Developing a consistent Photoshop workflow is an important part of improving your landscape photography. I normally use Lightroom to convert from RAW, and then use several layers in Photoshop to create my final landscape photograph.
Download this free Photoshop action by clicking the link above. Run it in Photoshop and you will see that the following layers have been created:
1) Shadow/Highlight layer: Run the shadow/highlight tool on this layer to balance your exposure.
2) Curves: Drag the curve on this layer into a shallow S-curve to add a little contrast to your image.
3) Levels: Use this tool to adjust the brightness, white point and black point in your image. I recommend adjusting this layer last.
4) Hue/Saturation: Adjust the saturation of individual colour channels to taste.
5) Selective Colour: The most useful colour tool in Photoshop and the least well known. Experiment!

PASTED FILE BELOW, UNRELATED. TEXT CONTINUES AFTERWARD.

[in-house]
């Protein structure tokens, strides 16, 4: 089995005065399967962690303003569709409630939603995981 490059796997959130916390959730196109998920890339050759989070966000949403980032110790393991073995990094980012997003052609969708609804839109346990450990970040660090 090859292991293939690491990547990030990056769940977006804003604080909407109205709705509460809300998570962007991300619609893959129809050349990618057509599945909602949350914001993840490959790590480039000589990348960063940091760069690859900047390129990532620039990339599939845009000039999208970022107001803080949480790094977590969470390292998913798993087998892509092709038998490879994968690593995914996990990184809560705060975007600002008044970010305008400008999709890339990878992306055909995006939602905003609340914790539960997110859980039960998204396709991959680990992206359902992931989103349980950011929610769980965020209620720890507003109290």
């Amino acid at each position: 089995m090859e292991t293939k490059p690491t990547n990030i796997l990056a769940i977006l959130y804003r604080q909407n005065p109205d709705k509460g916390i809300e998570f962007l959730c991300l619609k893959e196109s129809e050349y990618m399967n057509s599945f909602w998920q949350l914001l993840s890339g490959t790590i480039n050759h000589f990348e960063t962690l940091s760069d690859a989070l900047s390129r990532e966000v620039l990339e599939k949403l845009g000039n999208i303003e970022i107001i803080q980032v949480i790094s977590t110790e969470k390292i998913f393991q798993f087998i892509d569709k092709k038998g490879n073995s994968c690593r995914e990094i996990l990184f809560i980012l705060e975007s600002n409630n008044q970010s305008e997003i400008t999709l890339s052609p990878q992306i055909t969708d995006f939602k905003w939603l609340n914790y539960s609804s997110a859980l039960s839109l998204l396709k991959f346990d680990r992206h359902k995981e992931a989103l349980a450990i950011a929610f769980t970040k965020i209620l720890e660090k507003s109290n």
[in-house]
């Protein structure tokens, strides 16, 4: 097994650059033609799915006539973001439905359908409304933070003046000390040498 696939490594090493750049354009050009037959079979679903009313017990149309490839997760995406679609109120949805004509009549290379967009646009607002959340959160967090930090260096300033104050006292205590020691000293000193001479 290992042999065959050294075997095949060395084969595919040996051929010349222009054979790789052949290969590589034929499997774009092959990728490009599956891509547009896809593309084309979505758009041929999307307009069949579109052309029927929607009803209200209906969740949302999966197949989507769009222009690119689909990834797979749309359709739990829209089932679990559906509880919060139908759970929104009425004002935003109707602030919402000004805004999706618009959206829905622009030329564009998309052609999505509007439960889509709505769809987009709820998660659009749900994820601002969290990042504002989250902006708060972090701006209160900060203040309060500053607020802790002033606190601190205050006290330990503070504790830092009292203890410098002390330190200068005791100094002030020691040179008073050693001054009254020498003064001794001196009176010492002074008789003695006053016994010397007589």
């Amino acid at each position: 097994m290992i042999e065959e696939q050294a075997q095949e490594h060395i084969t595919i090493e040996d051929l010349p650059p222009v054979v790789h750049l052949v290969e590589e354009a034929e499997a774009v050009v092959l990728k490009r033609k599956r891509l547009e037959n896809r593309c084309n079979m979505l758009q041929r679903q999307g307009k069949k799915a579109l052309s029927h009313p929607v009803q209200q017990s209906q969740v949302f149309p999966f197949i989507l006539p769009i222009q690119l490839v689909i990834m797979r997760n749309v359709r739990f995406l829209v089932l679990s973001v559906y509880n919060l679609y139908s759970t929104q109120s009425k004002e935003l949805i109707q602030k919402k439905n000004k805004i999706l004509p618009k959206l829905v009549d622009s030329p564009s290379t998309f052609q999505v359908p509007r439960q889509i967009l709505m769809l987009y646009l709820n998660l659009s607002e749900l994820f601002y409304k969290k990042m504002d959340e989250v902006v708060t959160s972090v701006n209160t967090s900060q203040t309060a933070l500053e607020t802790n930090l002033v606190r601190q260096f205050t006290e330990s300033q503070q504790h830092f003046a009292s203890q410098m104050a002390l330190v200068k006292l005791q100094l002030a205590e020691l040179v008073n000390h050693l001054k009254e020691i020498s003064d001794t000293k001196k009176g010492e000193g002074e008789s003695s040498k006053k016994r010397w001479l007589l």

I use this action when processing most of my Northern Ireland landscape photographs. I hope you find it useful!
Alex Nail, a very talented landscape photographer from England, recently posted an interesting article about landscape photography manipulation. His article was prompted by an article he had read on 500px.com. Essentially, Alex feels that image manipulation including brightness, saturation and contrast adjustments are acceptable, but when one physically alters the landscape by, for example, adding a different sky to an image, one has gone too far. Ignacio Palacios, the landscape photographer to whom Alex refers, is much more accepting of physical alterations to the landscape, including creating composites, changing the shapes of mountains in Photoshop and so on.